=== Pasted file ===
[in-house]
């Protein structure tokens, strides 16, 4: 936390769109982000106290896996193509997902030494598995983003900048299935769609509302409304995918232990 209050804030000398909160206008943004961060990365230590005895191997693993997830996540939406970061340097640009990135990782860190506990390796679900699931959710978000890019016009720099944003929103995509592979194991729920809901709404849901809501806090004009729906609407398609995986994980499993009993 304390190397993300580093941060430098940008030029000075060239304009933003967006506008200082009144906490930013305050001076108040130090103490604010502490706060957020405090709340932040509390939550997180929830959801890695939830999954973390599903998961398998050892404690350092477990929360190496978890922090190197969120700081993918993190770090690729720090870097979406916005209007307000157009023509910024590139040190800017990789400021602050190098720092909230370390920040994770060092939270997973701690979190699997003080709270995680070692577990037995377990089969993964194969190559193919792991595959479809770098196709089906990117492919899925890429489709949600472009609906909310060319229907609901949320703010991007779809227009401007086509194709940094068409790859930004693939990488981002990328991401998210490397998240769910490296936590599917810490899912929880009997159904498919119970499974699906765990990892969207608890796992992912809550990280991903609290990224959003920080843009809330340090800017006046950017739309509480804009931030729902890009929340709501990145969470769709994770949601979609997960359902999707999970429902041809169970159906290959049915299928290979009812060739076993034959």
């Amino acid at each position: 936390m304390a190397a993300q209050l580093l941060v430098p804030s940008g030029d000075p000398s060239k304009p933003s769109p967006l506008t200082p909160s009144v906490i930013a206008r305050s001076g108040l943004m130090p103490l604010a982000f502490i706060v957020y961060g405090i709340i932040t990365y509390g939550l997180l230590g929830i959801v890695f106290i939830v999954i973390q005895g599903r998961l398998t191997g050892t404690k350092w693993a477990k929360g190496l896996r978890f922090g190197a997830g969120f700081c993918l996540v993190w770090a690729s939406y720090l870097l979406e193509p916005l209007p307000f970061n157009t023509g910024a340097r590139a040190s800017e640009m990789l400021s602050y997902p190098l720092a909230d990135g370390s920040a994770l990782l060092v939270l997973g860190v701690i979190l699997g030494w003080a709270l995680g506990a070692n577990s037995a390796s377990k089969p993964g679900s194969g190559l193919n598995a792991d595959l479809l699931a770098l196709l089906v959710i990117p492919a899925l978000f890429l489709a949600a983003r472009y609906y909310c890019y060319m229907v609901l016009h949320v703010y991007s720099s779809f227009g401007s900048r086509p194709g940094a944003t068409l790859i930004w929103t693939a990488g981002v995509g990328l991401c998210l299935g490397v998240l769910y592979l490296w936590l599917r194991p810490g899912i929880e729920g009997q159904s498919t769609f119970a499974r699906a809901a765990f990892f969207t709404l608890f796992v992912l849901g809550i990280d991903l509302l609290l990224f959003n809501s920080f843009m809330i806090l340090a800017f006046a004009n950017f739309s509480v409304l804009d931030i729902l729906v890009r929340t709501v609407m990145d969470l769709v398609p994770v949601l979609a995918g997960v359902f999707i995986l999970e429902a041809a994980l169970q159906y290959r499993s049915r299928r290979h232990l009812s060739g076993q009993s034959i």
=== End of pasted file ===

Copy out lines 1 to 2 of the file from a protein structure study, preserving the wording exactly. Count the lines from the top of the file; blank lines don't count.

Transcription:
[in-house]
């Protein structure tokens, strides 16, 4: 936390769109982000106290896996193509997902030494598995983003900048299935769609509302409304995918232990 209050804030000398909160206008943004961060990365230590005895191997693993997830996540939406970061340097640009990135990782860190506990390796679900699931959710978000890019016009720099944003929103995509592979194991729920809901709404849901809501806090004009729906609407398609995986994980499993009993 304390190397993300580093941060430098940008030029000075060239304009933003967006506008200082009144906490930013305050001076108040130090103490604010502490706060957020405090709340932040509390939550997180929830959801890695939830999954973390599903998961398998050892404690350092477990929360190496978890922090190197969120700081993918993190770090690729720090870097979406916005209007307000157009023509910024590139040190800017990789400021602050190098720092909230370390920040994770060092939270997973701690979190699997003080709270995680070692577990037995377990089969993964194969190559193919792991595959479809770098196709089906990117492919899925890429489709949600472009609906909310060319229907609901949320703010991007779809227009401007086509194709940094068409790859930004693939990488981002990328991401998210490397998240769910490296936590599917810490899912929880009997159904498919119970499974699906765990990892969207608890796992992912809550990280991903609290990224959003920080843009809330340090800017006046950017739309509480804009931030729902890009929340709501990145969470769709994770949601979609997960359902999707999970429902041809169970159906290959049915299928290979009812060739076993034959």